19. 19. Project Operation – Examples Relation r: A B C α 10 1 α 20 1 β 30 1 β 40 2s ∏A,C (r) A C A C α 1 α 1 α 1 = β 1 β 1 β 2 β 2
20. 20. Project Operations Notation: ∏A1, A2, …, Ak (r) where A1, A2 are attribute names and r is a relation name.s The result is defined as the relation of k columns obtained by erasing the columns that are not listeds Duplicate rows removed from result, since relations are setss E.g. To eliminate the branch-name attribute of account ∏account-number, balance (account)
21. 21. Union Operation – Examples Relations r, s: A B A B α 1 α 2 α 2 β 3 β 1 s r r ∪ s: A B α 1 α 2 β 1 β 3
22. 22. Union Operations Notation: r ∪ ss Defined as: r ∪ s = {t | t ∈ r or t ∈ s}s For r ∪ s to be valid. 1. r, s must have the same arity (same number of attributes) 2. The attribute domains must be compatible (e.g., 2nd column of r deals with the same type of values as does the 2nd column of s)s E.g. to find all customers with either an account or a loan ∏customer-name (depositor) ∪ ∏customer-name (borrower)
23. 23. Set Difference Operation – Examples Relations r, s: A B A B α 1 α 2 α 2 β 3 β 1 s rr – s: A B α 1 β 1
24. 24. Set Difference Operations Notation r – ss Defined as: r – s = {t | t ∈ r and t ∉ s}s Set differences must be taken between compatible relations. 5 r and s must have the same arity 5 attribute domains of r and s must be compatible
25. 25. Cartesian-Product Operation- ExampleRelations r, s: A B C D E α 1 α 10 a β 10 a β 2 β 20 b r γ 10 b sr x s: A B C D E α 1 α 10 a α 1 β 19 a α 1 β 20 b α 1 γ 10 b β 2 α 10 a β 2 β 10 a β 2 β 20 b β 2 γ 10 b
26. 26. Cartesian-Product Operations Notation r x ss Defined as: r x s = {t q | t ∈ r and q ∈ s}s Assume that attributes of r(R) and s(S) are disjoint. (That is, R ∩ S = ∅).s If attributes of r(R) and s(S) are not disjoint, then renaming must be used.
27. 27. Composition of Operationss Can build expressions using multiple operationss Example: σA=C(r x s)s rxs A B C D E α 1 α 10 a α 1 β 19 a α 1 β 20 b α 1 γ 10 b β 2 α 10 a β 2 β 10 a β 2 β 20 b β 2 γ 10 bs σA=C(r x s) A B C D E α 1 α 10 a β 2 β 20 a β 2 β 20 b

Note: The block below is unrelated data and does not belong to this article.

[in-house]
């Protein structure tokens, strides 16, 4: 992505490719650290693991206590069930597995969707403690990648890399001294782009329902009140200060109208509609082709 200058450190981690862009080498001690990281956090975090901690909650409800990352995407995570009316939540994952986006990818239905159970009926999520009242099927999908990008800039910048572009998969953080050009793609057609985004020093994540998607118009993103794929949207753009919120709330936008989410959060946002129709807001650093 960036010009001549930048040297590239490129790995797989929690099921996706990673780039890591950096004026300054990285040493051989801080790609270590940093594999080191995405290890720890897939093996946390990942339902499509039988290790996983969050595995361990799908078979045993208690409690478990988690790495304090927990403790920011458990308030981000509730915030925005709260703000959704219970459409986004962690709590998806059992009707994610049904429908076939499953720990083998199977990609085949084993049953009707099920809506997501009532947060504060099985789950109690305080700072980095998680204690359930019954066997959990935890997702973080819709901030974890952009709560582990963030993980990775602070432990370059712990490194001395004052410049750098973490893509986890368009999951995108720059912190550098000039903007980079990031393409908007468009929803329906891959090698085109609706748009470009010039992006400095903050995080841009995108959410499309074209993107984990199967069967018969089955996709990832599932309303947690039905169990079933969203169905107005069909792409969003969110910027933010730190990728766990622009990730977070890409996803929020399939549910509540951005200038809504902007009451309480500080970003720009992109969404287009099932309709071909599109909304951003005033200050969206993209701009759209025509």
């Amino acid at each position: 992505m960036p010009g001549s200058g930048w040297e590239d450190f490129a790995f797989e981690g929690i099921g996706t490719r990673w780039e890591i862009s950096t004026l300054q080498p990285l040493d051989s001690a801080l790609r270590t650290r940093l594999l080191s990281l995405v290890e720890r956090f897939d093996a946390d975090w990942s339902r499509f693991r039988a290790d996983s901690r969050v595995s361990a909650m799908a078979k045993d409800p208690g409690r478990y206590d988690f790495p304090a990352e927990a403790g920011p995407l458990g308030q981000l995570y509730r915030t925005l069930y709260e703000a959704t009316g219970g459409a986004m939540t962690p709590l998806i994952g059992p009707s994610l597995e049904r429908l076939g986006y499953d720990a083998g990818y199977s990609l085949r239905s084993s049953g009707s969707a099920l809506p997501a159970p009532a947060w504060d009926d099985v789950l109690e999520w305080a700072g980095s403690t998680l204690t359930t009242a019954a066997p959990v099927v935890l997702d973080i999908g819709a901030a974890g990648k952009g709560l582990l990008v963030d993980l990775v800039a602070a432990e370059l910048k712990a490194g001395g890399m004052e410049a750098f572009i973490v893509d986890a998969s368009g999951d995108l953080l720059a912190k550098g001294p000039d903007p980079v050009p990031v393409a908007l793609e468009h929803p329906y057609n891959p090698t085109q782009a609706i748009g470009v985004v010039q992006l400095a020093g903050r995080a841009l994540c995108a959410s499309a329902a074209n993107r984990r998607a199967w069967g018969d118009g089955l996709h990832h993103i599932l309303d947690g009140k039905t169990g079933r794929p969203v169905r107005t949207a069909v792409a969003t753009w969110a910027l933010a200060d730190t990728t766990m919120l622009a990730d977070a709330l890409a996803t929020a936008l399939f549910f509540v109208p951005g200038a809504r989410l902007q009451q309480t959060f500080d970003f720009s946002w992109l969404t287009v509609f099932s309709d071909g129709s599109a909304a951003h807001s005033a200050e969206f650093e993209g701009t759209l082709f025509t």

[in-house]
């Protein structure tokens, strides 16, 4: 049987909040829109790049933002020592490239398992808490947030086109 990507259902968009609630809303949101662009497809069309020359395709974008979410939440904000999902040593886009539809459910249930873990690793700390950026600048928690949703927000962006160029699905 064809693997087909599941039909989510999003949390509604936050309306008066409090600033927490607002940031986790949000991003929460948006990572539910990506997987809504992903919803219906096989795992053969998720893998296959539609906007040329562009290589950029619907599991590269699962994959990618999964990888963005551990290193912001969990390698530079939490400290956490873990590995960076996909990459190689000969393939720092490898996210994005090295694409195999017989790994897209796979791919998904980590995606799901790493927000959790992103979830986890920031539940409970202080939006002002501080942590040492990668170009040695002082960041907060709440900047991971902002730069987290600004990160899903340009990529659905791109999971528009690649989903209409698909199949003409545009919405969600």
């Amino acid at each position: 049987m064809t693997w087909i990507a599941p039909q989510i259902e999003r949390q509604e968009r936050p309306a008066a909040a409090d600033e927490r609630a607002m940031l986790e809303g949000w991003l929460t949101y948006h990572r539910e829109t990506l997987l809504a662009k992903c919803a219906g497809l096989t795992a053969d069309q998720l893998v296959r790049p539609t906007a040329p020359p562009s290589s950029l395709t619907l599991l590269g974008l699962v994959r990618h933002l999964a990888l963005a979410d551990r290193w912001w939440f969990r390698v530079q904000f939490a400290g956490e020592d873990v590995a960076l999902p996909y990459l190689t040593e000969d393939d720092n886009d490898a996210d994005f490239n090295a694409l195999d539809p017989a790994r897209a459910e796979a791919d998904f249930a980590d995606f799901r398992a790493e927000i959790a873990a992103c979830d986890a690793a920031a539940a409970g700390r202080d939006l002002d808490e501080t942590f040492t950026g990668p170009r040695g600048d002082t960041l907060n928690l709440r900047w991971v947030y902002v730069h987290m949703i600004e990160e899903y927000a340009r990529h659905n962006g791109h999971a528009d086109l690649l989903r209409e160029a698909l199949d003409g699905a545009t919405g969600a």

28. 28. Rename Operations Allows us to name, and therefore to refer to, the results of relational-algebra expressions.s Allows us to refer to a relation by more than one name.Example: ρ x (E)returns the expression E under the name XIf a relational-algebra expression E has arity n, then ρx (A1, A2, …, An) (E)returns the result of expression E under the name X, and with theattributes renamed to A1, A2, … An. .,
29. 29. Banking Examplebranch (branch-name, branch-city, assets)customer (customer-name, customer-street, customer-only)account (account-number, branch-name, balance)loan (loan-number, branch-name, amount)depositor (customer-name, account-number)borrower (customer-name, loan-number)
30. 30. Example Queriess Find all loans of over \$1200 σamount > 1200 (loan)s Find the loan number for each loan of an amount greater than \$1200 ∏loan-number (σamount > 1200 (loan))
31. 31. Example Queriess Find the names of all customers who have a loan, an account, or both, from the bank ∏customer-name (borrower) ∪ ∏customer-name (depositor)s Find the names of all customers who have a loan and an account at bank. ∏customer-name (borrower) ∩ ∏customer-name (depositor)
32. 32. Example Queriess Find the names of all customers who have a loan at the Perryridge branch. ∏customer-name (σbranch-name=“ Perryridge” (σborrower.loan-number = loan.loan-number(borrower x loan)))s Find the names of all customers who have a loan at the Perryridge branch but do not have an account at any branch of the bank. ∏customer-name (σbranch-name = “ Perryridge” (σborrower.loan-number = loan.loan-number(borrower x loan))) – ∏customer-name(depositor)
33. 33. Example Queriess Find the names of all customers who have a loan at the Perryridge branch. − Query 1 ∏customer-name(σbranch-name = “Perryridge” (σborrower.loan-number = loan.loan-number(borrower x loan))) − Query 2 ∏customer-name(σloan.loan-number = borrower.loan-number( (σbranch-name = “Perryridge”(loan)) x borrower) )
34. 34. Example QueriesFind the largest account balances Rename account relation as ds The query is: ∏balance(account) - ∏account.balance (σaccount.balance < d.balance (account x ρd (account)))
35. 35. Formal Definitions A basic expression in the relational algebra consists of either one of the following: 5 A relation in the database 5 A constant relations Let E1 and E2 be relational-algebra expressions; the following are all relational-algebra expressions: 5 E1 ∪ E2 5 E1 - E2 5 E1 x E2 5 σp (E1), P is a predicate on attributes in E1 5 ∏s(E1), S is a list consisting of some of the attributes in E1 5 ρ x (E1), x is the new name for the result of E1
36. 36. Additional OperationsWe define additional operations that do not add any power to therelational algebra, but that simplify common queries.s Set intersections Natural joins Divisions Assignment
37. 37. Set-Intersection Operations Notation: r ∩ ss Defined as:s r ∩ s ={ t | t ∈ r and t ∈ s }s Assume: 5 r, s have the same arity 5 attributes of r and s are compatibles Note: r ∩ s = r - (r - s)
38. 38. Set-Intersection Operation - Examples Relation r, s: A B A B α 1 α 2 α 2 β 3 β 1 r ss r∩s A B α 2